Hackers remotely take over Jeep Cherokee
The minute you connect a car to the internet, you’re exposing it to the risk of hacking – and even if it’s only the entertainment system that’s supposed to be online, a skilled hacker can now remotely take control of just about any electronically controlled part of your car, including the steering, throttle and brakes. And this isn't some distant thing to worry about in the future. One Wired reporter just had the terrifying experience of having his Jeep Cherokee taken over by hackers while he was on the freeway. Like a scene in a horror movie, he found himself a helpless passenger in his car as he lost control of its functions one by one.
If you drive a late model car, driver assist technology now operates an awful lot of it on your behalf. But if that car is connected to the internet as well, as a lot of them are, you could be exposing a horrifying amount of control to hackers.
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A pair of Missouri-based hackers have put on an extraordinary demonstration by logging into a Jeep Cherokee remotely, while it was being driven by a Wired reporter Andy Greenberg, and systematically taking over the car’s functionality. First, they hit him with cold air through the air-con system, then they blasted Kanye West through the stereo at full volume, rendering the volume knob completely useless. They flashed up a picture of themselves on the car’s console and set the windscreen wipers going full blast, squirting cleaning fluid onto the windscreen and making it difficult to see.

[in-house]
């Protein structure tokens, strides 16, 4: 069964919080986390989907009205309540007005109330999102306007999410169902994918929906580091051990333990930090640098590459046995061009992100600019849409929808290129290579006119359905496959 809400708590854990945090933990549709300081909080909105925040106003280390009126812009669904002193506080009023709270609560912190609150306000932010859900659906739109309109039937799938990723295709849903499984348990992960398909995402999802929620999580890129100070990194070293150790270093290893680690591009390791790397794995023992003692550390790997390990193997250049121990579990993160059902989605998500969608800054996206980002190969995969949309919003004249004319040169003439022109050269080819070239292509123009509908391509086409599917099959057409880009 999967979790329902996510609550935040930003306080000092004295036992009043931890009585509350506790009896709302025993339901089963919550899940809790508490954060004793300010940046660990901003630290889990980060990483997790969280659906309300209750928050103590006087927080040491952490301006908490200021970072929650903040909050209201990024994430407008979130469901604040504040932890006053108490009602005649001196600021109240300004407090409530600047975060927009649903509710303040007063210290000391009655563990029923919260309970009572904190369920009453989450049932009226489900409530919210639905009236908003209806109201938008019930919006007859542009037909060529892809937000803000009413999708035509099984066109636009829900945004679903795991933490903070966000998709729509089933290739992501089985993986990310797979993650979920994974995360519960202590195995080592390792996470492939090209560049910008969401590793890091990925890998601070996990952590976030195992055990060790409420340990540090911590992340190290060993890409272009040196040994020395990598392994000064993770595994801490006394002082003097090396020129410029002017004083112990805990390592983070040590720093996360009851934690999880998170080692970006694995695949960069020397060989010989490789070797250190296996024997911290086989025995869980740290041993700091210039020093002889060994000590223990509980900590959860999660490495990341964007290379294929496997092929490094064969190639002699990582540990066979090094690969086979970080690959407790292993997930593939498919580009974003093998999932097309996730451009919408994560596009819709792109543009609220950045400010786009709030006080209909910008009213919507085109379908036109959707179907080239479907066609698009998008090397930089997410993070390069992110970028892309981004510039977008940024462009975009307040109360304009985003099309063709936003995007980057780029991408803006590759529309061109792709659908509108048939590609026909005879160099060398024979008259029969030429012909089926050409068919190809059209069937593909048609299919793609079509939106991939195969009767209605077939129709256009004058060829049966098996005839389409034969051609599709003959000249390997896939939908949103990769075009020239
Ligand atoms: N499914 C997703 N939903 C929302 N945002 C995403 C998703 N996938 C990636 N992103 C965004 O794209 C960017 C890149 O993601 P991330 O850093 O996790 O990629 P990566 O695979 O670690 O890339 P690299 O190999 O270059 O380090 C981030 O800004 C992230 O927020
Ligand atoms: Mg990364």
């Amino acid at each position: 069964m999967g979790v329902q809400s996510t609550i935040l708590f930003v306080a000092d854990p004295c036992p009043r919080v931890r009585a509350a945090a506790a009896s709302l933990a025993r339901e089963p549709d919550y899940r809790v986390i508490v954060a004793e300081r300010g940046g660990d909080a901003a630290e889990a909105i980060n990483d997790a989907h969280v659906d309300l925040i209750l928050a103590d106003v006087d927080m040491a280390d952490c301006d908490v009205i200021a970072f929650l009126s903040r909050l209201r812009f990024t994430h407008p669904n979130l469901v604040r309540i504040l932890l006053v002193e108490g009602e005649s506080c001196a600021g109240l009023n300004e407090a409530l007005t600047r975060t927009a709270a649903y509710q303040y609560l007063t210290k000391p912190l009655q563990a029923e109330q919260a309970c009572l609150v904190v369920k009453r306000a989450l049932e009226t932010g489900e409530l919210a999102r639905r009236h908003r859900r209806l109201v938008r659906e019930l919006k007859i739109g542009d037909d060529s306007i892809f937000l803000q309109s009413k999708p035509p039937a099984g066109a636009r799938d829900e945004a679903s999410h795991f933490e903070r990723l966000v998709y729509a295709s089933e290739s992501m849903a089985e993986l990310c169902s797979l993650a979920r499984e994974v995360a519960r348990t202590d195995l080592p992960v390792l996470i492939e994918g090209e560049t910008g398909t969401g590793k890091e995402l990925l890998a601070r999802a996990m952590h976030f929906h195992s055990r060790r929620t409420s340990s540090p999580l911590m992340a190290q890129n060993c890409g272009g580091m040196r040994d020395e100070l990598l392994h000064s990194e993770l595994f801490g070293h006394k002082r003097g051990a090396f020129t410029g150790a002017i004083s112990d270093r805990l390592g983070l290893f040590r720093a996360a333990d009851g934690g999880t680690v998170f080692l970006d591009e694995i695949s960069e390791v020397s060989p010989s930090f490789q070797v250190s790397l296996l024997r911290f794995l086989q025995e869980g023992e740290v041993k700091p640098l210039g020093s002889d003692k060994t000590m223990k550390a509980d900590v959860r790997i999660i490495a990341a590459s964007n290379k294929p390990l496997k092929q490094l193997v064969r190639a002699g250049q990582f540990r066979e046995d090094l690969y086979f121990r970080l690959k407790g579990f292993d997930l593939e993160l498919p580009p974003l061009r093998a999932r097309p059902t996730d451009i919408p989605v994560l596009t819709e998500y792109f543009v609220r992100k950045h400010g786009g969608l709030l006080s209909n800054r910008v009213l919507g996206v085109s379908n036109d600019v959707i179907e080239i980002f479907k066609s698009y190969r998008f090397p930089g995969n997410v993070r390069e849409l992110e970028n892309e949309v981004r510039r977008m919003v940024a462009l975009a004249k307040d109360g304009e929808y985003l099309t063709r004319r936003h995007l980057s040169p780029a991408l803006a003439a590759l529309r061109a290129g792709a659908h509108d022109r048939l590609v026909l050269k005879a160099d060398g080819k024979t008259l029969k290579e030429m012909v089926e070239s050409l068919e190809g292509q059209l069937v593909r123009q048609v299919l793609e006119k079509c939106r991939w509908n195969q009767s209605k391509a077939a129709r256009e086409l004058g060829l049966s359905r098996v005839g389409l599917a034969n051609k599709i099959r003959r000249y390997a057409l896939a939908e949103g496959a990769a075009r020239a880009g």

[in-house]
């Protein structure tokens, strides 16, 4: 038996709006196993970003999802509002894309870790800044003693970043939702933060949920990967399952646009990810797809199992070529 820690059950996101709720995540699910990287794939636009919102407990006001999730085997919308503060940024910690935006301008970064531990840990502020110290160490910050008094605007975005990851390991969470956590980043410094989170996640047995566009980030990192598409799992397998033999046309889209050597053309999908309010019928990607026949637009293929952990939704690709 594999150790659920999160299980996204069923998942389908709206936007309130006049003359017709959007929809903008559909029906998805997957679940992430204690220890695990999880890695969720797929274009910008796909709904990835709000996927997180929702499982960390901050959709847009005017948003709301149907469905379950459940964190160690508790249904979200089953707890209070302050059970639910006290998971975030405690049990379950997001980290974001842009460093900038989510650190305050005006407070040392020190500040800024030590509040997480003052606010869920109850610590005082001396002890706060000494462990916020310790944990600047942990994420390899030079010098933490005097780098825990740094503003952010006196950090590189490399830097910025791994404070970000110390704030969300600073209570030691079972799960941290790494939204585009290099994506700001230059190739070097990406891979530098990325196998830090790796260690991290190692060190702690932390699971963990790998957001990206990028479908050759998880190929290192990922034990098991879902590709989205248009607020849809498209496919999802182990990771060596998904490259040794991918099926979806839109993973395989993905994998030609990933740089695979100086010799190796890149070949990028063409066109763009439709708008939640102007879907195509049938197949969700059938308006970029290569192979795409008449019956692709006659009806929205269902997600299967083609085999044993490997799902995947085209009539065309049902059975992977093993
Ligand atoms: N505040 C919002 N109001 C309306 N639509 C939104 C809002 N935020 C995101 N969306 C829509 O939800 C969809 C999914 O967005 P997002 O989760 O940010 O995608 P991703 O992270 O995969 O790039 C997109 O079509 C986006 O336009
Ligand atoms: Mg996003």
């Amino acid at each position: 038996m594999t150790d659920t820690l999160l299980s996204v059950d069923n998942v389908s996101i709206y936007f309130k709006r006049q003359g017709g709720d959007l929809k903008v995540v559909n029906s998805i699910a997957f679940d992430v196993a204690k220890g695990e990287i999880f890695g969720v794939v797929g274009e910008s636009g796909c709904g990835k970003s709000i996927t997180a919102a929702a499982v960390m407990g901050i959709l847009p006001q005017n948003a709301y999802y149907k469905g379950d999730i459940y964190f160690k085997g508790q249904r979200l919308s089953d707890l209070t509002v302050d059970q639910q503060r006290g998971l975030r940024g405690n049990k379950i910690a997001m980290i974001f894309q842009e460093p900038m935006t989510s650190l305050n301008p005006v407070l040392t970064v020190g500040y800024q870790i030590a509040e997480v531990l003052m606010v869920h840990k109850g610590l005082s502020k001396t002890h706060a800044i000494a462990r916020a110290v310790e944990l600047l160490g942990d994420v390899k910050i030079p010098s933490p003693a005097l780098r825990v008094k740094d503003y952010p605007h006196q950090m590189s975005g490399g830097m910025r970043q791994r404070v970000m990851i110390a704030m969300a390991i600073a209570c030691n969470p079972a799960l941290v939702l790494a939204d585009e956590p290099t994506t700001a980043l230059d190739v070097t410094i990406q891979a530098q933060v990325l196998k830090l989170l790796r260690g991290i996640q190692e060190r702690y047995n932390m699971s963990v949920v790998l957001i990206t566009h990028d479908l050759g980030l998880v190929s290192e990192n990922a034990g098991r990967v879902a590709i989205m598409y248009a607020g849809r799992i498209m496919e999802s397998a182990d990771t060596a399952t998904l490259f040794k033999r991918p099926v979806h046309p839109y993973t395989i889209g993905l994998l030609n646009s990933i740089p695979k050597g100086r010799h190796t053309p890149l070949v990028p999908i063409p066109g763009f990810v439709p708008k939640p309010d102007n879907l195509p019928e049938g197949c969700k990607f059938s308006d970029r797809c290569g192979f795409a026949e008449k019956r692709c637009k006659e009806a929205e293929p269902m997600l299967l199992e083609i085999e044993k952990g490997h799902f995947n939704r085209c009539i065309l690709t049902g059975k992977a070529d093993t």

But these were just warmups to the main event – next, they took over the engine and shut it off completely, leaving the driver powerless and coasting on the freeway as traffic flashed past around him. Then, once he was off the highway, they showed how they could completely disable the brakes, and take over the steering of the car – only at slow speeds and in reverse, but they’re working on unlocking new abilities every day.
If the safety implications of this kind of hack aren’t scary enough, consider the privacy angle. The pair say they can easily track the car through its on-board GPS, plotting out its course neatly on a map in real time.
Worse still, this was an unmodified car. The two hackers, Charlie Miller and Chris Valasek, had previously demonstrated similar capabilities when plugged into a car’s on-board diagnostics port, but this time they broke in from their lounge room, using an exploit they’ve found in the Jeep’s internet-enabled entertainment system – Uconnect. They believe it’s an exploit that should work on the majority of internet-connected late model Chryslers - all they need is the car’s IP address and they’re in. In fact, as reporter Andy Greenberg looked on, they located and hacked into a series of other moving cars all around the country.
Miller and Valasek are preparing to release some details of the hack at the Black Hat security conference in Vegas next month. They’ve been working with Chrysler to make sure this exploit is patched and the 471,000-odd vulnerable vehicles in the US are secured well before the Black Hat conference. Still, the whole thing is a big wake-up call for auto manufacturers: connected car cybersecurity is going to have to be absolutely paramount going forward. This goes double for anyone building an autonomous car, in which the terrified victim won’t even have access to a steering wheel when things start going skewiff. Scary stuff.